Earth Sciences

Marine Biodiversity and Pretty Pictures: A Report from Indonesia's Raja Ampat

 When SETI astronomer Mark Showalter is not looking up at Saturn and its rings, he prefers to spend his time looking down, preferably through the viewfinder of his underwater camera. Mark will present a slide show from his recent visit to Raja Ampat, a remote dive site in Indonesia recognized as having the highest marine biodiversity of any place on Earth. 

Apocolypse: Earthquakes, Archeology and the the Wrath of God

‘Earthquakes and Archaeology’ is an emerging field with impact on both earthquake science and archaeological and historical studies. It has been controversial as archaeologists and historians have traditionally rejected earthquakes as an important agent. But now with the advent of plate tectonics and modern instrumentation, this controversy is subsiding as we begin to offer answers to some key questions in both disciplines:

Aerosol particle roles in climate change: How coordinated measurements from aircraft, satellites, & Earth surfaces are helping to reduce uncertainties

The 2007 assessment by the Intergovernmental Panel on Climate Change (IPCC) reported that uncertainty in radiative forcing of climate had been reduced compared to the previous assessment, a result of improved understanding of aerosol radiative effects. This talk shows how field experiments by NASA and collaborators, which coordinate measurements from aircraft, satellites, and Earth's surfaces, have contributed to that improved understanding. Dr.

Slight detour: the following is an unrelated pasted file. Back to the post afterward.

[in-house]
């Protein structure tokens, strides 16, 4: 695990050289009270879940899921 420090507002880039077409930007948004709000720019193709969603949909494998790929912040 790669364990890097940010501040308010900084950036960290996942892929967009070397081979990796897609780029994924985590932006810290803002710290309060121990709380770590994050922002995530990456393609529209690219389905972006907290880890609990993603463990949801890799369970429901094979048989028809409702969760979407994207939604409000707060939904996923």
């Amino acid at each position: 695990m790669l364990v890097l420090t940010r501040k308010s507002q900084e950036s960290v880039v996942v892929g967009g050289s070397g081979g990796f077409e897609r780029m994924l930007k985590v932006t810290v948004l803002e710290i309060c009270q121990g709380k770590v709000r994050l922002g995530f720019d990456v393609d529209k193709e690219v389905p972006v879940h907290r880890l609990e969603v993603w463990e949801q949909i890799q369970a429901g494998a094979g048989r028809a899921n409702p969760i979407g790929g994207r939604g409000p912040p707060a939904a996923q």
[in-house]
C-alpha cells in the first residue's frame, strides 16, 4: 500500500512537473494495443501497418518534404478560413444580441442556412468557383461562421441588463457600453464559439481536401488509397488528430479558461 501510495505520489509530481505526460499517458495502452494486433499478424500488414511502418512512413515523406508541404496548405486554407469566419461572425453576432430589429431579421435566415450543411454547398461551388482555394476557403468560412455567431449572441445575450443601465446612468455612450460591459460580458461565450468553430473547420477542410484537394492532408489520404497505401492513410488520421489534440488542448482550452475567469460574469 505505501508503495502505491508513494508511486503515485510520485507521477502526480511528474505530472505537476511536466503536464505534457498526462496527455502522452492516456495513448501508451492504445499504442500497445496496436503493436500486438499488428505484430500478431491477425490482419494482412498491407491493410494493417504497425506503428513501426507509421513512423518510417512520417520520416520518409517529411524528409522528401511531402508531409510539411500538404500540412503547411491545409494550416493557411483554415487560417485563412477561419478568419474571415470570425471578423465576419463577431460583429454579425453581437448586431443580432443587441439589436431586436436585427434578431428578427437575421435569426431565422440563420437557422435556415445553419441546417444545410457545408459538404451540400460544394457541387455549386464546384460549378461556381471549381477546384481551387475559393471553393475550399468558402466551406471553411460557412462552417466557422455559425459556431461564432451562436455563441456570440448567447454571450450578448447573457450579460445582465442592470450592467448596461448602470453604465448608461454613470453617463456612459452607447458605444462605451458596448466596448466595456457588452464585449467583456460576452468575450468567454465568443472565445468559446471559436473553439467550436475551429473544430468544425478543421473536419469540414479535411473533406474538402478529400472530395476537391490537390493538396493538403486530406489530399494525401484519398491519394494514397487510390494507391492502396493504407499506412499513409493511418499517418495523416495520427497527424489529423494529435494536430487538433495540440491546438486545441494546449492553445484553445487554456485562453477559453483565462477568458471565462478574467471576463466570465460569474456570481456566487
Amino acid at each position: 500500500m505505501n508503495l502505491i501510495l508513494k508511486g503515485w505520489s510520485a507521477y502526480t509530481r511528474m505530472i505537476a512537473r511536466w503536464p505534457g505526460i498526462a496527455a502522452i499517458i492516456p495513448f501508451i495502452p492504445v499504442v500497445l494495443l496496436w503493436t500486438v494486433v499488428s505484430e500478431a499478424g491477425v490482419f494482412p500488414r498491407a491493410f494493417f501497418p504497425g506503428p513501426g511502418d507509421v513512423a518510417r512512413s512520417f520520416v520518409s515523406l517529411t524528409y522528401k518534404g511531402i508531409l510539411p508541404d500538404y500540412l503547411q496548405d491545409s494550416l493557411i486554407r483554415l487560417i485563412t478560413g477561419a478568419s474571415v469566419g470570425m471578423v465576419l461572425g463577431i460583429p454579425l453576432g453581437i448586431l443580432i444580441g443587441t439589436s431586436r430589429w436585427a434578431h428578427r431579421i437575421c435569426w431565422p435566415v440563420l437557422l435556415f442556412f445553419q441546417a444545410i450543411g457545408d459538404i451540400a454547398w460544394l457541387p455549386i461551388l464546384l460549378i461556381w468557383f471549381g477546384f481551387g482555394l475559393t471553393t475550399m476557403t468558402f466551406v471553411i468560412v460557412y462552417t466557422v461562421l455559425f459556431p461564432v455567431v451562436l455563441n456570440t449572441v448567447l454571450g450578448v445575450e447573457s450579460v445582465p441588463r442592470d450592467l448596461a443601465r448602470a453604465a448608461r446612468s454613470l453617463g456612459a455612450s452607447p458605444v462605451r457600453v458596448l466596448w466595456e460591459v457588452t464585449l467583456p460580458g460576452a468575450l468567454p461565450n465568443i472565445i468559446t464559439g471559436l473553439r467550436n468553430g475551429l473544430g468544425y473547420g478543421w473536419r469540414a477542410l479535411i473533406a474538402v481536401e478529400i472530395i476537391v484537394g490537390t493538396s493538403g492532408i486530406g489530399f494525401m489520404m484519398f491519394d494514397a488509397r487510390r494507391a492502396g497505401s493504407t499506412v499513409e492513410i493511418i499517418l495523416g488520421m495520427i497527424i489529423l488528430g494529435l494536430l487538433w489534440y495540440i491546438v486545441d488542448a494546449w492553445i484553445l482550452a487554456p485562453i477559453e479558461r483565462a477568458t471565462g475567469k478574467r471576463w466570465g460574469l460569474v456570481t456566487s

Discovery of Strong Cycles in Fossil Diversity

Richard Muller and his collaborators have recently analyzed the most complete record of marine animal fossils ever compiled, the "Compendium" of Jack Sepkoski, which lists all known fossil marine animal genera back 542 million years. When the fossil diversity (number of distinct genera) is plotted, it shows a very strong 62 Myr cycle. The cycle is particularly evident in the species that endured for relatively short times, as shown in the diagram below (published in Nature, vol 434, 208-210, 10 March 2005).

Creation and Destruction of Continental Crust at Subduction Zones

Dr. Eli Silver of UC Santa Cruz will outline some of the latest research on plate tectonics. Presently, continental crust is being created in subduction zone settings (sites where tectonic plates converge) such as the Aleutians and Sumatra, due to both magmatic addition to the crust and to tectonic off-scraping. Other subduction zones (Central America, Tonga, Mariana, Peru, northern Chile, northern Japan, Kuriles) are undergoing crustal destruction through the process of subduction erosion.

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